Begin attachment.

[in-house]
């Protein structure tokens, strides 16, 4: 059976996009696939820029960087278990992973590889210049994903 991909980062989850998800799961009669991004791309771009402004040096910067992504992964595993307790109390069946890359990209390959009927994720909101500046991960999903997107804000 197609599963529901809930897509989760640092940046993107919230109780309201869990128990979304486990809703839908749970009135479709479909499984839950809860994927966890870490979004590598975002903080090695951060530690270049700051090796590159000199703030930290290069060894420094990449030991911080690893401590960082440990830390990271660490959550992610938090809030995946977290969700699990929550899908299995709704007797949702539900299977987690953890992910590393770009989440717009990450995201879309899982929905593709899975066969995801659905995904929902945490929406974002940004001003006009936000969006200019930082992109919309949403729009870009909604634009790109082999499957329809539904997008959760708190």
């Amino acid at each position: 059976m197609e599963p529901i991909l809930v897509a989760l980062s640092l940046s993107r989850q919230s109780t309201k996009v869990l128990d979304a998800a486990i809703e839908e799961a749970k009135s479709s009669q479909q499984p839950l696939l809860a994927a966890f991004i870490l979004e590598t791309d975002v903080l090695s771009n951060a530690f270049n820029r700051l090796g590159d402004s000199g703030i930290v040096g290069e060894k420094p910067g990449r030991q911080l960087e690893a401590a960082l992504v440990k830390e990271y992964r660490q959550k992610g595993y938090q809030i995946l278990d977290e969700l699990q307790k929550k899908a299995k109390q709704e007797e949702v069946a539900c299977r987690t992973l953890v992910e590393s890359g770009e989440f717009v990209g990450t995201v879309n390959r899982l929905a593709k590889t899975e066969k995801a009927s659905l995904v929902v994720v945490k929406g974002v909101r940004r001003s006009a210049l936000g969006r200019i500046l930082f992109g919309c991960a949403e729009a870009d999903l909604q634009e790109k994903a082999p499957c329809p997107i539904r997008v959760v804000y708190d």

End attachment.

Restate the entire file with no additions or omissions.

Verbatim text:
[in-house]
């Protein structure tokens, strides 16, 4: 059976996009696939820029960087278990992973590889210049994903 991909980062989850998800799961009669991004791309771009402004040096910067992504992964595993307790109390069946890359990209390959009927994720909101500046991960999903997107804000 197609599963529901809930897509989760640092940046993107919230109780309201869990128990979304486990809703839908749970009135479709479909499984839950809860994927966890870490979004590598975002903080090695951060530690270049700051090796590159000199703030930290290069060894420094990449030991911080690893401590960082440990830390990271660490959550992610938090809030995946977290969700699990929550899908299995709704007797949702539900299977987690953890992910590393770009989440717009990450995201879309899982929905593709899975066969995801659905995904929902945490929406974002940004001003006009936000969006200019930082992109919309949403729009870009909604634009790109082999499957329809539904997008959760708190």
């Amino acid at each position: 059976m197609e599963p529901i991909l809930v897509a989760l980062s640092l940046s993107r989850q919230s109780t309201k996009v869990l128990d979304a998800a486990i809703e839908e799961a749970k009135s479709s009669q479909q499984p839950l696939l809860a994927a966890f991004i870490l979004e590598t791309d975002v903080l090695s771009n951060a530690f270049n820029r700051l090796g590159d402004s000199g703030i930290v040096g290069e060894k420094p910067g990449r030991q911080l960087e690893a401590a960082l992504v440990k830390e990271y992964r660490q959550k992610g595993y938090q809030i995946l278990d977290e969700l699990q307790k929550k899908a299995k109390q709704e007797e949702v069946a539900c299977r987690t992973l953890v992910e590393s890359g770009e989440f717009v990209g990450t995201v879309n390959r899982l929905a593709k590889t899975e066969k995801a009927s659905l995904v929902v994720v945490k929406g974002v909101r940004r001003s006009a210049l936000g969006r200019i500046l930082f992109g919309c991960a949403e729009a870009d999903l909604q634009e790109k994903a082999p499957c329809p997107i539904r997008v959760v804000y708190d």